The Fed’s plan for more quantitative easing [i.e., printing money] really means more redistribution of wealth from the poor and middle classes to the very rich. As Anthony Randazzo explains, the Fed buying up securities will boost the value of stocks, most of which are owned by the wealthiest 10 percent. But that’s not all, says Randazzo:
The whole idea of QE is to drive investors out of lower risk investments like mortgage backed securities and government debt and get them to put that money in “more productive” use—lend it, build skyscrapers, invest in technology, etc. Since there is little confidence about the future of the economy, many investors have crowded into the stock market with their money, and still others have invested in commodities.
The problem is that investing in commodities can push up prices on things like gas, meat (because of feed corn prices), bread (because of wheat prices), and even orange juice. There certainly have been other contributors to commodities prices going up, but if the Fed has boosted stocks, they’ve boosted commodities too. So not only are the cronies gaining from quantitative easing, there is a negative wealth effect too.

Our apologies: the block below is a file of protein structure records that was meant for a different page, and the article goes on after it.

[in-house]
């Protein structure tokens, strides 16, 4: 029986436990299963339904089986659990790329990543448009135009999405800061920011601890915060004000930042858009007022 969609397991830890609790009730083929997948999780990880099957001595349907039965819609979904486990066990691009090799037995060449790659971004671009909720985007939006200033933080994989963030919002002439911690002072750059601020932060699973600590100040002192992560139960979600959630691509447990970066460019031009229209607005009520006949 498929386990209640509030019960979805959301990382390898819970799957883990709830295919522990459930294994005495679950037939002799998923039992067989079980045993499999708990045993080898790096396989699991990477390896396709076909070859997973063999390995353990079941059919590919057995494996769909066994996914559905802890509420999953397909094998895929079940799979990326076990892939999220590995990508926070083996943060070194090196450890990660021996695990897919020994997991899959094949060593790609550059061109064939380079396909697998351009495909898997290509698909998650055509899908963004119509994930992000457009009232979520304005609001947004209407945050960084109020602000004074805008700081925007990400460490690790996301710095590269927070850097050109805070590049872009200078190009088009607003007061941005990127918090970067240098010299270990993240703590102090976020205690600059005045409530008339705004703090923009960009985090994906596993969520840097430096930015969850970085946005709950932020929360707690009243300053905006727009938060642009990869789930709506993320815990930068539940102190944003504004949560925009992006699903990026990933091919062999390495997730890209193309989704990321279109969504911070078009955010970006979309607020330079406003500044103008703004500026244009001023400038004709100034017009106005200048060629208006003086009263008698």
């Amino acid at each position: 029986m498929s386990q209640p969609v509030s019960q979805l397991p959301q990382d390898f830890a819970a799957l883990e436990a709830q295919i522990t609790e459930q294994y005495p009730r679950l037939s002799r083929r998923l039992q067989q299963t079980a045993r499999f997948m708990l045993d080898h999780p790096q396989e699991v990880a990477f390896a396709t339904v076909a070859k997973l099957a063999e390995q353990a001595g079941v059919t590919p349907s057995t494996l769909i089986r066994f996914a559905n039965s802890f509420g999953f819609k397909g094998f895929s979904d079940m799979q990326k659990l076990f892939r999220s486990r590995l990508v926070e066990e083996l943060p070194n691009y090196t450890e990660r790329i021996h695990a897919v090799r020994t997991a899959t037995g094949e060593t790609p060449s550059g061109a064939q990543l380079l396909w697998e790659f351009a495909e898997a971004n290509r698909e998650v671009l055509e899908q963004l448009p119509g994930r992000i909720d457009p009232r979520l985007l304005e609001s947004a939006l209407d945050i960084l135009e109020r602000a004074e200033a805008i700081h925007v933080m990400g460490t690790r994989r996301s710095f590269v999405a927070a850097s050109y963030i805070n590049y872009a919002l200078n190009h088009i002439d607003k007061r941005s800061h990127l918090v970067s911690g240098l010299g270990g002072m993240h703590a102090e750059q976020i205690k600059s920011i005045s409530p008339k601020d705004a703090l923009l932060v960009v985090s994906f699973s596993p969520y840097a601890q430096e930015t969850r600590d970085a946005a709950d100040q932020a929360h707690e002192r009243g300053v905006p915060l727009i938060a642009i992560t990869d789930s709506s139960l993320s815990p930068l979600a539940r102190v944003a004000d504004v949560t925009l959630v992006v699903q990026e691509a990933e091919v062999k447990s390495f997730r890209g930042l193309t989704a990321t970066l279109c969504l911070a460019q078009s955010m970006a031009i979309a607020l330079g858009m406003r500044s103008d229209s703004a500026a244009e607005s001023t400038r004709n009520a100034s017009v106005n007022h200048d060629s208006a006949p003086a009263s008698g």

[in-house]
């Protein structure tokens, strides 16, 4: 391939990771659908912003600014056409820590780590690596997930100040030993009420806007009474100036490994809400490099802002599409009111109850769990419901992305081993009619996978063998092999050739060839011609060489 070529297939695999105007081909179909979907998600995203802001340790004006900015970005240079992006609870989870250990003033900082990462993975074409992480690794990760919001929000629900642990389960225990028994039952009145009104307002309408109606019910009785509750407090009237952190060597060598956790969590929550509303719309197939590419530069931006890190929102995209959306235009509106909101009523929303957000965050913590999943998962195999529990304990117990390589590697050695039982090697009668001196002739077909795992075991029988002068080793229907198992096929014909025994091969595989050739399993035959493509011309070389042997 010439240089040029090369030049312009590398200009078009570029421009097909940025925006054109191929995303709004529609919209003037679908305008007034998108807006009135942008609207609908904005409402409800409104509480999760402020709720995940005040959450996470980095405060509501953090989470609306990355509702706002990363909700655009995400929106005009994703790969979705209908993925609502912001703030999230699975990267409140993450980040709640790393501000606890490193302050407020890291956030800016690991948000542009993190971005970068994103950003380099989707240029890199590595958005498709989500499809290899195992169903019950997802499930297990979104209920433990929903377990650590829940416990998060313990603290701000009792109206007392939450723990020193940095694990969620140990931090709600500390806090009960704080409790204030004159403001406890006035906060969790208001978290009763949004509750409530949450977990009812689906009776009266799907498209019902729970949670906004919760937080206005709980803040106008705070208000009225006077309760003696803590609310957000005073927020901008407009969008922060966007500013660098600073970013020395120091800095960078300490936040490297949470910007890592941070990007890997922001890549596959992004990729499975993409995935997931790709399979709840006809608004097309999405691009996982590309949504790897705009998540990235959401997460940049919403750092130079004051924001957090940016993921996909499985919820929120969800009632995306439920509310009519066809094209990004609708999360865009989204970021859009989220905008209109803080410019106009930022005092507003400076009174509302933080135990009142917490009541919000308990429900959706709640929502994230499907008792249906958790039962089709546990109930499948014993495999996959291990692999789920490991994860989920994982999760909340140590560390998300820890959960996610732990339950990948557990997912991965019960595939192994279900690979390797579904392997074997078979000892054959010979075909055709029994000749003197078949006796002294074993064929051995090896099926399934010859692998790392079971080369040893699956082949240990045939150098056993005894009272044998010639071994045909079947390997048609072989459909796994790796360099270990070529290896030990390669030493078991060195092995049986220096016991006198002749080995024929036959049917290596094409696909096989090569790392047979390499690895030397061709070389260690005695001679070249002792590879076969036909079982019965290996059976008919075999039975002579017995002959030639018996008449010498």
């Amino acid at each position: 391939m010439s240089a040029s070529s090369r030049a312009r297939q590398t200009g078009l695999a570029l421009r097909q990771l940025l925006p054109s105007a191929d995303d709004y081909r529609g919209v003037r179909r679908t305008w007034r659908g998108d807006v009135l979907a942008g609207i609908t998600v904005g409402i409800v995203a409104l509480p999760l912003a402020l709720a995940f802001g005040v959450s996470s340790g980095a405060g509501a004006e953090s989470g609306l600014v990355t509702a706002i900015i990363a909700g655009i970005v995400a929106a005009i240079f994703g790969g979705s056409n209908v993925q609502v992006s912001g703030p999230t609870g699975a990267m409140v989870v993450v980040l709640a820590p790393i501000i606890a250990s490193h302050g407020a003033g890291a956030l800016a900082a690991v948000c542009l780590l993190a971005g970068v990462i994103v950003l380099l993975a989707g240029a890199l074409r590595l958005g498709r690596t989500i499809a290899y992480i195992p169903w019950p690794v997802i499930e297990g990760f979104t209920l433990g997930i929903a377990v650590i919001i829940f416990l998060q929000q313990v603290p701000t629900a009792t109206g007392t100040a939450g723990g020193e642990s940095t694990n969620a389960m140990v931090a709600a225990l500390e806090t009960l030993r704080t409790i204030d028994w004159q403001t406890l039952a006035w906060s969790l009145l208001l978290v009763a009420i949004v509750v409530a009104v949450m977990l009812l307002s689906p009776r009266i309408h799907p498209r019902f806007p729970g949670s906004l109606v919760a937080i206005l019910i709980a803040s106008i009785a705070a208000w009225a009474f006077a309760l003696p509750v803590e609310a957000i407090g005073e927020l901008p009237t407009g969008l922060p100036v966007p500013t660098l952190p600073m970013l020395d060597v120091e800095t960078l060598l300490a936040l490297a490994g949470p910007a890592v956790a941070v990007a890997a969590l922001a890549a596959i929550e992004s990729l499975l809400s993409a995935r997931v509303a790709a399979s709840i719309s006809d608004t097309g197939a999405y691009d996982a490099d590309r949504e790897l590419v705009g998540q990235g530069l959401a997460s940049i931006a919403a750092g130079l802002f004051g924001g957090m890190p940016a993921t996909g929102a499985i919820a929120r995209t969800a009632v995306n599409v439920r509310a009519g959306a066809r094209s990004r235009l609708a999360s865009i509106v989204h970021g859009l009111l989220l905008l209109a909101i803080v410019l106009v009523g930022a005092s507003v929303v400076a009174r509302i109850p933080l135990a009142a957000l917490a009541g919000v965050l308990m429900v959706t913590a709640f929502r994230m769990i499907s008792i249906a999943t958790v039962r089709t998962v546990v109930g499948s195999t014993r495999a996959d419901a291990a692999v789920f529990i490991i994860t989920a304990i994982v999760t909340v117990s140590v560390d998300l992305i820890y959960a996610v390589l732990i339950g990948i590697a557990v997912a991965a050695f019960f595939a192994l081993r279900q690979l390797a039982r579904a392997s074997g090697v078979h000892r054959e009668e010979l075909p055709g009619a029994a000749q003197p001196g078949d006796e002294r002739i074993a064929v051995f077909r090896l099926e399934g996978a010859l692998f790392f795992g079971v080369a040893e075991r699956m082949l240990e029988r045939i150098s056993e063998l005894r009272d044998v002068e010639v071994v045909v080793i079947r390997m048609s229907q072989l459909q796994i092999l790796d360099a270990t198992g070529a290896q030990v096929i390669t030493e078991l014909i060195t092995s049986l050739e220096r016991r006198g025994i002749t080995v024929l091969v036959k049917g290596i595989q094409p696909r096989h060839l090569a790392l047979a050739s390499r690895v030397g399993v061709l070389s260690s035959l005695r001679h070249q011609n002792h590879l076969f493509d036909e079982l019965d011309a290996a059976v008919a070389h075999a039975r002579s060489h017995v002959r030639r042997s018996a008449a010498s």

The cronyism doesn’t end there. In a Dallas Fed paper released in August, OPEC chief economist William White points out that easy monetary policy favors “senior management of banks in particular.” And even Bernanke himself suggested (as if it was a good thing) that quantitative easing purchases “have been found to be associated with significant declines in the yields on both corporate bonds and MBS.” Translation: the Federal Reserve has made it artificially cheaper for corporations to borrow money and has pushed up the prices of houses (benefiting homeowners but hurting homebuyers). [Reason, September 13]
Also, it encourages the same kinds of bad investments that led to the crisis in the first place.